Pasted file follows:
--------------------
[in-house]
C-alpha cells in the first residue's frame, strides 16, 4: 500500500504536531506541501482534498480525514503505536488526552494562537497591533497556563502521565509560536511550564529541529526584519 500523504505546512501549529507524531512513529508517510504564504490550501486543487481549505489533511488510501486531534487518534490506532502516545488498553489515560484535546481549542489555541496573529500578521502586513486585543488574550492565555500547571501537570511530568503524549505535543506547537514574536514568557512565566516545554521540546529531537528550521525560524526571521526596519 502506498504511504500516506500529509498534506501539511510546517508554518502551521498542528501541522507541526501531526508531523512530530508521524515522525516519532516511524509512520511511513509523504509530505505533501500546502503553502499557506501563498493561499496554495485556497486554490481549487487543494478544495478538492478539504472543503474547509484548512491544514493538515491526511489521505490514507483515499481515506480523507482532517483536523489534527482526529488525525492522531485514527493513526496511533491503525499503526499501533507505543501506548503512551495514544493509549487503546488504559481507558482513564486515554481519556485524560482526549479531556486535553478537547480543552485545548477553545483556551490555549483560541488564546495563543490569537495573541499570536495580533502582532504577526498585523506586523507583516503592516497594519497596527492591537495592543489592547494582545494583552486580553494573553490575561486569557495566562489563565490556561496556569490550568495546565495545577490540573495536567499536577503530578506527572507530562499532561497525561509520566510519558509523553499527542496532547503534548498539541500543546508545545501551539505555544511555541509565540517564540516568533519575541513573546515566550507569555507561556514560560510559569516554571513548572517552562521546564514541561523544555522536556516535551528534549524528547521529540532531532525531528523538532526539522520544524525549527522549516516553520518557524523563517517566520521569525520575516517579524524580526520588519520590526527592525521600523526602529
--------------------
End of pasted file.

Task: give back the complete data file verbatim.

[in-house]
C-alpha cells in the first residue's frame, strides 16, 4: 500500500504536531506541501482534498480525514503505536488526552494562537497591533497556563502521565509560536511550564529541529526584519 500523504505546512501549529507524531512513529508517510504564504490550501486543487481549505489533511488510501486531534487518534490506532502516545488498553489515560484535546481549542489555541496573529500578521502586513486585543488574550492565555500547571501537570511530568503524549505535543506547537514574536514568557512565566516545554521540546529531537528550521525560524526571521526596519 502506498504511504500516506500529509498534506501539511510546517508554518502551521498542528501541522507541526501531526508531523512530530508521524515522525516519532516511524509512520511511513509523504509530505505533501500546502503553502499557506501563498493561499496554495485556497486554490481549487487543494478544495478538492478539504472543503474547509484548512491544514493538515491526511489521505490514507483515499481515506480523507482532517483536523489534527482526529488525525492522531485514527493513526496511533491503525499503526499501533507505543501506548503512551495514544493509549487503546488504559481507558482513564486515554481519556485524560482526549479531556486535553478537547480543552485545548477553545483556551490555549483560541488564546495563543490569537495573541499570536495580533502582532504577526498585523506586523507583516503592516497594519497596527492591537495592543489592547494582545494583552486580553494573553490575561486569557495566562489563565490556561496556569490550568495546565495545577490540573495536567499536577503530578506527572507530562499532561497525561509520566510519558509523553499527542496532547503534548498539541500543546508545545501551539505555544511555541509565540517564540516568533519575541513573546515566550507569555507561556514560560510559569516554571513548572517552562521546564514541561523544555522536556516535551528534549524528547521529540532531532525531528523538532526539522520544524525549527522549516516553520518557524523563517517566520521569525520575516517579524524580526520588519520590526527592525521600523526602529